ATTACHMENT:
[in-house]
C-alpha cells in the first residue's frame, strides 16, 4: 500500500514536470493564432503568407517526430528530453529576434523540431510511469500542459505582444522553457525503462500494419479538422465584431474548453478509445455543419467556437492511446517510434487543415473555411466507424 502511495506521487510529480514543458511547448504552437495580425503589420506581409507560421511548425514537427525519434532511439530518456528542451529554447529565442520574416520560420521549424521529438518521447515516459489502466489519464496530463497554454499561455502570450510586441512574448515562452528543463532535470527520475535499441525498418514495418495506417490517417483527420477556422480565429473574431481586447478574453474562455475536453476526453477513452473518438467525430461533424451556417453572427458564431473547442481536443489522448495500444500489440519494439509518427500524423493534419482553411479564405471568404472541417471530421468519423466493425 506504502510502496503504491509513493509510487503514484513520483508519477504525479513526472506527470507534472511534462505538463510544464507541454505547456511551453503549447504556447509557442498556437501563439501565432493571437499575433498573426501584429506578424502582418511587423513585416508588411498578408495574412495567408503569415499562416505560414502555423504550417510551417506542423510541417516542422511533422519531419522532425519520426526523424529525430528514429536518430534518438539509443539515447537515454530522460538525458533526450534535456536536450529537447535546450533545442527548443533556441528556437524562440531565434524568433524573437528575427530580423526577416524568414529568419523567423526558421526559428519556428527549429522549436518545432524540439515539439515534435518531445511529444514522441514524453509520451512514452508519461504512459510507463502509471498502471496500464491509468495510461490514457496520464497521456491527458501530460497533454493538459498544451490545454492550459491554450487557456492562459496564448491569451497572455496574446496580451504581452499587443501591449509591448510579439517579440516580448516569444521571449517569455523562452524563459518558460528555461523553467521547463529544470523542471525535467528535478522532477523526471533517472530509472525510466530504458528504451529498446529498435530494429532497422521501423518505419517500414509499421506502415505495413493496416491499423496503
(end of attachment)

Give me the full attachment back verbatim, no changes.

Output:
[in-house]
C-alpha cells in the first residue's frame, strides 16, 4: 500500500514536470493564432503568407517526430528530453529576434523540431510511469500542459505582444522553457525503462500494419479538422465584431474548453478509445455543419467556437492511446517510434487543415473555411466507424 502511495506521487510529480514543458511547448504552437495580425503589420506581409507560421511548425514537427525519434532511439530518456528542451529554447529565442520574416520560420521549424521529438518521447515516459489502466489519464496530463497554454499561455502570450510586441512574448515562452528543463532535470527520475535499441525498418514495418495506417490517417483527420477556422480565429473574431481586447478574453474562455475536453476526453477513452473518438467525430461533424451556417453572427458564431473547442481536443489522448495500444500489440519494439509518427500524423493534419482553411479564405471568404472541417471530421468519423466493425 506504502510502496503504491509513493509510487503514484513520483508519477504525479513526472506527470507534472511534462505538463510544464507541454505547456511551453503549447504556447509557442498556437501563439501565432493571437499575433498573426501584429506578424502582418511587423513585416508588411498578408495574412495567408503569415499562416505560414502555423504550417510551417506542423510541417516542422511533422519531419522532425519520426526523424529525430528514429536518430534518438539509443539515447537515454530522460538525458533526450534535456536536450529537447535546450533545442527548443533556441528556437524562440531565434524568433524573437528575427530580423526577416524568414529568419523567423526558421526559428519556428527549429522549436518545432524540439515539439515534435518531445511529444514522441514524453509520451512514452508519461504512459510507463502509471498502471496500464491509468495510461490514457496520464497521456491527458501530460497533454493538459498544451490545454492550459491554450487557456492562459496564448491569451497572455496574446496580451504581452499587443501591449509591448510579439517579440516580448516569444521571449517569455523562452524563459518558460528555461523553467521547463529544470523542471525535467528535478522532477523526471533517472530509472525510466530504458528504451529498446529498435530494429532497422521501423518505419517500414509499421506502415505495413493496416491499423496503